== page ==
Jack Ternan, another defense lawyer, said the purpose of accurate financial statements is to assure the government that a school will be able to operate. He said his client did so successfully.

“They weren’t harmed in any way even if those things were inaccurate,” Ternan said.

Retail Ready Career Center suddenly closed Sept. 27, 2017, as federal authorities investigated the for-profit school. The owner, Jonathan Davis, has been indicted on fraud charges more than three years later.
Retail Ready Career Center suddenly closed Sept. 27, 2017, as federal authorities investigated the for-profit school. The owner, Jonathan Davis, has been indicted on fraud charges more than three years later.(Eva-Marie Ayala / The Dallas Morning News)

The indictment also says Davis misrepresented his students’ career prospects and that he falsely certified to the TWC that he had no criminal cases pending against him. He’s also accused of falsely stating that Retail Ready had operated as an “educational institution” over a certain time.

Davis previously told The Dallas Morning News that the feds forced his school to close its doors for good, stranding many of his out-of-state student veterans. He has filed multiple legal challenges to the civil forfeiture action that were unsuccessful. And he sued the government in September 2019 on behalf of Retail Ready, claiming among other things, a violation of the Fourth Amendment, which protects against unreasonable searches and seizures.

U.S. District Judge Brantley Starr, who is presiding over the forfeiture case, has denied Davis’ attempts to toss the suit but said in a ruling last month that he would “entertain another motion to dismiss in 30 days.” Starr wrote that the government’s delay in bringing criminal charges did “not yet implicate Fifth Amendment due process concerns.”

But he added that the “constitutional dynamics in forfeiture cases are in constant flux, and the balance could be different 30 days from now.” The forfeiture case remains on hold until the criminal proceedings conclude.

Recruitment questioned

Retail Ready, which opened in the summer of 2014, offered “boot-camp style classes,” where it took six weeks rather than six months for students to become HVAC technicians. Classes ran from 7:30 a.m. to 6:30 p.m. Students came from all over the country and some from abroad.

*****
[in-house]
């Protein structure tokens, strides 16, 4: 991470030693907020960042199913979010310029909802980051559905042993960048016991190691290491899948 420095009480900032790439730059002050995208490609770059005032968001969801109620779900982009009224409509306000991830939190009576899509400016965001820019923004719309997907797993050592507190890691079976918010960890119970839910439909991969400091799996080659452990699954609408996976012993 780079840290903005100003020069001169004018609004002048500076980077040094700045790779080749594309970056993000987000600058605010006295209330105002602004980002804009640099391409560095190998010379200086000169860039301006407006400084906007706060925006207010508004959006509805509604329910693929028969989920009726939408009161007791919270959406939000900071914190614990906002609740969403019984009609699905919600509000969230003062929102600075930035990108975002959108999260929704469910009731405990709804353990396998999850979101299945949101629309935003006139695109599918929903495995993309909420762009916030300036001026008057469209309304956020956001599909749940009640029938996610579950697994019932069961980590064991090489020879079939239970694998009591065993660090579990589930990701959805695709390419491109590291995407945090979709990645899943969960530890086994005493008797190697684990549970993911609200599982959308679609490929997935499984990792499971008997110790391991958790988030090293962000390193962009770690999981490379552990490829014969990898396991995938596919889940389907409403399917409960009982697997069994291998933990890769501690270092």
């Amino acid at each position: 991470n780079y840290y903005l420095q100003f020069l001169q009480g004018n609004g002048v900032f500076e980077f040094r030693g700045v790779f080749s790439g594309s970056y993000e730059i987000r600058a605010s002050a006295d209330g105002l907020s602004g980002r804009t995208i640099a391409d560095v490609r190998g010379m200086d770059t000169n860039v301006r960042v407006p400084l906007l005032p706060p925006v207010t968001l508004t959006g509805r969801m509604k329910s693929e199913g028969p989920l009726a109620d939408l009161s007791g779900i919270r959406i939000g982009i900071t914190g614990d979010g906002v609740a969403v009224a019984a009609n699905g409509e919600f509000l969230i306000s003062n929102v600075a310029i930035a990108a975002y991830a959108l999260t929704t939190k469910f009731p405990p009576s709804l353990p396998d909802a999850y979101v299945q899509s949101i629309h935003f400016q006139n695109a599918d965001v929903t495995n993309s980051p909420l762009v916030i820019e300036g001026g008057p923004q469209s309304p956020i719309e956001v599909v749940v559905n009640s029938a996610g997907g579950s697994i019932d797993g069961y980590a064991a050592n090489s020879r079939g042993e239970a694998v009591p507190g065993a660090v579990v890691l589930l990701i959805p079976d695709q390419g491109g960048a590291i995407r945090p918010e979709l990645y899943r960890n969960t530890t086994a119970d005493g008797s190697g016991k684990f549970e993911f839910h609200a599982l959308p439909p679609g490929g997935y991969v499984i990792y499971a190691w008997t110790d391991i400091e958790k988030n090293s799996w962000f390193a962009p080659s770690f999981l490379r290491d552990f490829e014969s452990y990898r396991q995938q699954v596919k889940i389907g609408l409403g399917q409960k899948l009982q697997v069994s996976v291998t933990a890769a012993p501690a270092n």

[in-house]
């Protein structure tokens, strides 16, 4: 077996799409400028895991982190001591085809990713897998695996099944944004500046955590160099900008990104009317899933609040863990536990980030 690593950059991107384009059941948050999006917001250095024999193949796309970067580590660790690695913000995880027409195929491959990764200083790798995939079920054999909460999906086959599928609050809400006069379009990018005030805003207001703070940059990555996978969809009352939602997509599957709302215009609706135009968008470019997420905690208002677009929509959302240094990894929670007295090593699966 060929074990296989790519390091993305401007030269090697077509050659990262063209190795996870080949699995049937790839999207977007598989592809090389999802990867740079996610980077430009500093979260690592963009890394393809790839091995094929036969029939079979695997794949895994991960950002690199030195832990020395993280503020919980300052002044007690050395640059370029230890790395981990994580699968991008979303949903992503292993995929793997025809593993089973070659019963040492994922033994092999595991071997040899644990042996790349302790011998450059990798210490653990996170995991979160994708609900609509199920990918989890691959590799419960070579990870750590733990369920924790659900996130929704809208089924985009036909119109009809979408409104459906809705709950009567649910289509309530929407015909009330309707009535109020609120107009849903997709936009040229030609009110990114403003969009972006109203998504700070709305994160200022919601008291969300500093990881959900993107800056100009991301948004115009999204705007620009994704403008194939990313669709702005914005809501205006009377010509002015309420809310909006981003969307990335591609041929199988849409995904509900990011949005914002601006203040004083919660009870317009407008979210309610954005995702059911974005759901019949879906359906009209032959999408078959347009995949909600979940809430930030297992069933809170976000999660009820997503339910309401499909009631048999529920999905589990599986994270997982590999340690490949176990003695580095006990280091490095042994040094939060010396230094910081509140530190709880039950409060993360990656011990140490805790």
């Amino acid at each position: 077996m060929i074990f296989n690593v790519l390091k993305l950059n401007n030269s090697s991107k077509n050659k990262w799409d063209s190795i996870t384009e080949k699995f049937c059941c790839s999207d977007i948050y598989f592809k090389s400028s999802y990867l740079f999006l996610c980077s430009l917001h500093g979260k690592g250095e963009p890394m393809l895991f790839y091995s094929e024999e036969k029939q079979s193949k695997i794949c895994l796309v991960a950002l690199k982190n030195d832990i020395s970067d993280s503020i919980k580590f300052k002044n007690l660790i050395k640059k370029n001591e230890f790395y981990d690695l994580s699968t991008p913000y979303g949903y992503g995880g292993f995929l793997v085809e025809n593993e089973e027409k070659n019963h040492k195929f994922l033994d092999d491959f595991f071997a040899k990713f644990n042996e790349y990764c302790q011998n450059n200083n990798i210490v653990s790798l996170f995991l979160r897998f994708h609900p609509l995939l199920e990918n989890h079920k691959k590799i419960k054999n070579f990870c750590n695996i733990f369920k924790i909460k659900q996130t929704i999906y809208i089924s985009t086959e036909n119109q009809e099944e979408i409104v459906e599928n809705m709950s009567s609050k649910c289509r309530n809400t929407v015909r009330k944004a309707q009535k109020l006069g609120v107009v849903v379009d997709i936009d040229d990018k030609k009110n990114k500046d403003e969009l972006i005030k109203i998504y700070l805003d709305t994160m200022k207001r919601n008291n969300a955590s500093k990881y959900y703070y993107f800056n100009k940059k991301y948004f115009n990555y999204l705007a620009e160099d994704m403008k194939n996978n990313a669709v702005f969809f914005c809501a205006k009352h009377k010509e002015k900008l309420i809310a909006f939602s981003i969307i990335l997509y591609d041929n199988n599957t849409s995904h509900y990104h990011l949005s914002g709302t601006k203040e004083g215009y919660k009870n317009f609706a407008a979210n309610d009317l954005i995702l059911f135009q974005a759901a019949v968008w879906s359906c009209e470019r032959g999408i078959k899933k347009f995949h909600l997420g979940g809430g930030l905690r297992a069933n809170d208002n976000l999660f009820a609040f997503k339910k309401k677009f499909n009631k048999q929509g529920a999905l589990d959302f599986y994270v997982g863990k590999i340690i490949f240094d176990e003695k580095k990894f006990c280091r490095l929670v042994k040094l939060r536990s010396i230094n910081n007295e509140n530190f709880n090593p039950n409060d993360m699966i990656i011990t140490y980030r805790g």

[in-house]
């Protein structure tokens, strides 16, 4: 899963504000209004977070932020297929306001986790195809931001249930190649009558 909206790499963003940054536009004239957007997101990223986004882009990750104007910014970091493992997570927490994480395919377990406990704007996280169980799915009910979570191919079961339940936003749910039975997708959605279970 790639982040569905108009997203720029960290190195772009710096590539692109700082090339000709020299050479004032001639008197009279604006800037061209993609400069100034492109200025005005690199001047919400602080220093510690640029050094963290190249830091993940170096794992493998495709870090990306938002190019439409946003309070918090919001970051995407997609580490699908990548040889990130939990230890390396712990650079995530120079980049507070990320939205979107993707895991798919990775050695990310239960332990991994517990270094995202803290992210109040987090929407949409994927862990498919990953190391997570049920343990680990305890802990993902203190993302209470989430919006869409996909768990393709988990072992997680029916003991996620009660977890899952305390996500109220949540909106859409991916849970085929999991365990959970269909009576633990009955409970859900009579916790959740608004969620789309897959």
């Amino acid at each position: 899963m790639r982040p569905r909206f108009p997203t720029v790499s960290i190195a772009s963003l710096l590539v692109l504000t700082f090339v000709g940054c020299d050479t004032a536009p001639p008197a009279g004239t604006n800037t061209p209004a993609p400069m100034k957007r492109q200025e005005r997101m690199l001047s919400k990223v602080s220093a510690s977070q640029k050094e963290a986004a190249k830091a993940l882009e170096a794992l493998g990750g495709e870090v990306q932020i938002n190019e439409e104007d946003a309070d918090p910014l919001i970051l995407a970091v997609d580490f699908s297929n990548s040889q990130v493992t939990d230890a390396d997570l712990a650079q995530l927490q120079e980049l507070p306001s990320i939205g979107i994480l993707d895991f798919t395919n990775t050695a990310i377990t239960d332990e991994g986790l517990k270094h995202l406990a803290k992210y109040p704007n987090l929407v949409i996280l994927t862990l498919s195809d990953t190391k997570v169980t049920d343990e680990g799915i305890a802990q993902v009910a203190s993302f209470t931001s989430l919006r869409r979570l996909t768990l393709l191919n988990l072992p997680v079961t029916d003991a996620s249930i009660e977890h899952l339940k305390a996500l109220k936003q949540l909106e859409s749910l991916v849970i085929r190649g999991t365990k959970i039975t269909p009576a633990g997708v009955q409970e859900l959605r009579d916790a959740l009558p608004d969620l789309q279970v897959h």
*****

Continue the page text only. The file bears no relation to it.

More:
Davis charged the VA between $18,000 and $21,000 for each student to attend, the indictment says.

The school provided students with housing assistance at local hotels that included meals and transportation. Retail Ready trained more than 2,500 people, some of whom went on to jobs that paid more than $75,000 annually, the company has said. More than 90 percent of its students were veterans, school officials said, most of whom needed financial aid.

But the government’s forfeiture lawsuit claims Retail Ready violated the “85-15 rule,” which prohibits the VA from paying more than 85 percent of student enrollment costs. The rule is intended to cut down on fraud by preventing schools from only recruiting veterans in order to maximize G.I. Bill funding, according to the forfeiture lawsuit.

Government lawyers also claim in the forfeiture suit that Retail Ready awarded scholarships to students not based on financial need but to “artificially meet” the 15 percent requirement. The lead investigator has spoken with former Retail Ready employees and other “insiders” with knowledge of the facts, court records say.

About 300 students were enrolled when agents raided the school in 2017. The government seized all of Davis’ bank accounts, and his $2.3 million Dallas house is also part of the forfeiture action, court records show. So are a Lamborghini, Ferrari, Bentley and other luxury cars.

The school’s student recruitment practices also have come under fire.

The forfeiture lawsuit alleges that Davis’ sister formed two companies that posted fake entry-level jobs on multiple job boards. When people responded, the companies sold those “leads” to Retail Ready for recruitment, according to the lawsuit.

VA regulations prohibit the use of false or misleading advertising or enrollment practices, federal authorities said. The forfeiture suit also said Retail Ready exceeded enrollment limitations and improperly paid bonuses to admissions staff.

In response, Retail Ready’s lawyers said the school tried to comply with numerous federal regulations and that any inaccuracies were honest mistakes.

Staub said that when he first met with the prosecutor a couple of years ago, his PowerPoint “basically said ‘You made too much money too quickly.’”